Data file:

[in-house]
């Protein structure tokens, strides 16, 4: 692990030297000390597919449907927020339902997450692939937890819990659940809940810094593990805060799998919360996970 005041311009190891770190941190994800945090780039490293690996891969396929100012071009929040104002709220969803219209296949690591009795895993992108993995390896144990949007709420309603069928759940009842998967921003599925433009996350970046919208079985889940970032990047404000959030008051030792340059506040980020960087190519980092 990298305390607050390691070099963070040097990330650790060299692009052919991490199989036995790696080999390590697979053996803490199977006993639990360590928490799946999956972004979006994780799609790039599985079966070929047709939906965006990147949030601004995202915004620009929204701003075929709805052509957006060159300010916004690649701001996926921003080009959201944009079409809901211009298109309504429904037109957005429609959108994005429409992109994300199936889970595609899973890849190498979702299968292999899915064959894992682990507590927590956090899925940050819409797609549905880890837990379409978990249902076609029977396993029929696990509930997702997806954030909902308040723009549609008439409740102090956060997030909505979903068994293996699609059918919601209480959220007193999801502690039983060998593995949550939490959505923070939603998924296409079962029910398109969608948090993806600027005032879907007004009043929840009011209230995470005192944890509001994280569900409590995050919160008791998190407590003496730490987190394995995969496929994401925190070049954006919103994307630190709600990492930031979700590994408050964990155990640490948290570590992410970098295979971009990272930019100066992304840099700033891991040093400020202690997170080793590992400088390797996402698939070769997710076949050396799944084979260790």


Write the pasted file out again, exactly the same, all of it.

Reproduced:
[in-house]
């Protein structure tokens, strides 16, 4: 692990030297000390597919449907927020339902997450692939937890819990659940809940810094593990805060799998919360996970 005041311009190891770190941190994800945090780039490293690996891969396929100012071009929040104002709220969803219209296949690591009795895993992108993995390896144990949007709420309603069928759940009842998967921003599925433009996350970046919208079985889940970032990047404000959030008051030792340059506040980020960087190519980092 990298305390607050390691070099963070040097990330650790060299692009052919991490199989036995790696080999390590697979053996803490199977006993639990360590928490799946999956972004979006994780799609790039599985079966070929047709939906965006990147949030601004995202915004620009929204701003075929709805052509957006060159300010916004690649701001996926921003080009959201944009079409809901211009298109309504429904037109957005429609959108994005429409992109994300199936889970595609899973890849190498979702299968292999899915064959894992682990507590927590956090899925940050819409797609549905880890837990379409978990249902076609029977396993029929696990509930997702997806954030909902308040723009549609008439409740102090956060997030909505979903068994293996699609059918919601209480959220007193999801502690039983060998593995949550939490959505923070939603998924296409079962029910398109969608948090993806600027005032879907007004009043929840009011209230995470005192944890509001994280569900409590995050919160008791998190407590003496730490987190394995995969496929994401925190070049954006919103994307630190709600990492930031979700590994408050964990155990640490948290570590992410970098295979971009990272930019100066992304840099700033891991040093400020202690997170080793590992400088390797996402698939070769997710076949050396799944084979260790």